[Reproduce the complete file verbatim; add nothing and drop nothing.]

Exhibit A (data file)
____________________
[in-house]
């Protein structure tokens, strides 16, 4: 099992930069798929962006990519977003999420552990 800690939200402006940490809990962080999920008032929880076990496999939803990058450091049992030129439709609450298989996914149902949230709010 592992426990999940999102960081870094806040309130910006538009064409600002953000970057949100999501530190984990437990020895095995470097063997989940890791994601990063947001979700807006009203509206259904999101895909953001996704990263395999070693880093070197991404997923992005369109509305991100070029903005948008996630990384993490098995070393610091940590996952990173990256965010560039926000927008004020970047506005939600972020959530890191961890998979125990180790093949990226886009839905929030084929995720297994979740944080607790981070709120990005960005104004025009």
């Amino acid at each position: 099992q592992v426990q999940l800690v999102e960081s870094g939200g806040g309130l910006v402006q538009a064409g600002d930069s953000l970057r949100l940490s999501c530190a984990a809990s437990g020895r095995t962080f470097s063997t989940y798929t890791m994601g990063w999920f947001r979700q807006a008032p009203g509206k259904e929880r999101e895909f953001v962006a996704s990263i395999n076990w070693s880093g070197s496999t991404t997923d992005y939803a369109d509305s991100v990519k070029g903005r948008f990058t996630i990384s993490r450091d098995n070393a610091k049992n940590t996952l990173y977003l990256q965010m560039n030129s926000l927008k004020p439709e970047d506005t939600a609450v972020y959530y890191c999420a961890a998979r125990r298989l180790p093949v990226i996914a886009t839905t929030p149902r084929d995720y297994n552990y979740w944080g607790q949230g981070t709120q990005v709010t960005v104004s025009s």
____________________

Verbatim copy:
[in-house]
């Protein structure tokens, strides 16, 4: 099992930069798929962006990519977003999420552990 800690939200402006940490809990962080999920008032929880076990496999939803990058450091049992030129439709609450298989996914149902949230709010 592992426990999940999102960081870094806040309130910006538009064409600002953000970057949100999501530190984990437990020895095995470097063997989940890791994601990063947001979700807006009203509206259904999101895909953001996704990263395999070693880093070197991404997923992005369109509305991100070029903005948008996630990384993490098995070393610091940590996952990173990256965010560039926000927008004020970047506005939600972020959530890191961890998979125990180790093949990226886009839905929030084929995720297994979740944080607790981070709120990005960005104004025009």
């Amino acid at each position: 099992q592992v426990q999940l800690v999102e960081s870094g939200g806040g309130l910006v402006q538009a064409g600002d930069s953000l970057r949100l940490s999501c530190a984990a809990s437990g020895r095995t962080f470097s063997t989940y798929t890791m994601g990063w999920f947001r979700q807006a008032p009203g509206k259904e929880r999101e895909f953001v962006a996704s990263i395999n076990w070693s880093g070197s496999t991404t997923d992005y939803a369109d509305s991100v990519k070029g903005r948008f990058t996630i990384s993490r450091d098995n070393a610091k049992n940590t996952l990173y977003l990256q965010m560039n030129s926000l927008k004020p439709e970047d506005t939600a609450v972020y959530y890191c999420a961890a998979r125990r298989l180790p093949v990226i996914a886009t839905t929030p149902r084929d995720y297994n552990y979740w944080g607790q949230g981070t709120q990005v709010t960005v104004s025009s």